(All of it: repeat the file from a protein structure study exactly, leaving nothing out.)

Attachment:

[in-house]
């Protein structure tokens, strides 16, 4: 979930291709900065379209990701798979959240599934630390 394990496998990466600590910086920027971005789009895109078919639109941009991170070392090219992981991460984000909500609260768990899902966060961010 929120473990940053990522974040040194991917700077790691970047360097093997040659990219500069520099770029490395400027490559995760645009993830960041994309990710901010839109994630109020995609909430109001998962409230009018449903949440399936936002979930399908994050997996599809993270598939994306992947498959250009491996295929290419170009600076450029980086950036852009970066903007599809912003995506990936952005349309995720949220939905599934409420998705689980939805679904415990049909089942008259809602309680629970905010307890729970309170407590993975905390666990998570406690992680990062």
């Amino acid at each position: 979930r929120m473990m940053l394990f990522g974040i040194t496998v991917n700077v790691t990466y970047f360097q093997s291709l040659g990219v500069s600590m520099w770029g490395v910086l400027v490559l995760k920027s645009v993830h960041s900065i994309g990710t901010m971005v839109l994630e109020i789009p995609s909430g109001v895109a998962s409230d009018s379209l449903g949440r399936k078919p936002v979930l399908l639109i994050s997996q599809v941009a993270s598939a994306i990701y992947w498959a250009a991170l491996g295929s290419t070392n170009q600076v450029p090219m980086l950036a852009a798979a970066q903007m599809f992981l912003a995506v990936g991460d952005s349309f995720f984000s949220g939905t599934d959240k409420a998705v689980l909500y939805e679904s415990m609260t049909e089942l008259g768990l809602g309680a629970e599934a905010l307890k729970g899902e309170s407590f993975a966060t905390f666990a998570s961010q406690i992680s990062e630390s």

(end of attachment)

[in-house]
């Protein structure tokens, strides 16, 4: 979930291709900065379209990701798979959240599934630390 394990496998990466600590910086920027971005789009895109078919639109941009991170070392090219992981991460984000909500609260768990899902966060961010 929120473990940053990522974040040194991917700077790691970047360097093997040659990219500069520099770029490395400027490559995760645009993830960041994309990710901010839109994630109020995609909430109001998962409230009018449903949440399936936002979930399908994050997996599809993270598939994306992947498959250009491996295929290419170009600076450029980086950036852009970066903007599809912003995506990936952005349309995720949220939905599934409420998705689980939805679904415990049909089942008259809602309680629970905010307890729970309170407590993975905390666990998570406690992680990062």
């Amino acid at each position: 979930r929120m473990m940053l394990f990522g974040i040194t496998v991917n700077v790691t990466y970047f360097q093997s291709l040659g990219v500069s600590m520099w770029g490395v910086l400027v490559l995760k920027s645009v993830h960041s900065i994309g990710t901010m971005v839109l994630e109020i789009p995609s909430g109001v895109a998962s409230d009018s379209l449903g949440r399936k078919p936002v979930l399908l639109i994050s997996q599809v941009a993270s598939a994306i990701y992947w498959a250009a991170l491996g295929s290419t070392n170009q600076v450029p090219m980086l950036a852009a798979a970066q903007m599809f992981l912003a995506v990936g991460d952005s349309f995720f984000s949220g939905t599934d959240k409420a998705v689980l909500y939805e679904s415990m609260t049909e089942l008259g768990l809602g309680a629970e599934a905010l307890k729970g899902e309170s407590f993975a966060t905390f666990a998570s961010q406690i992680s990062e630390s």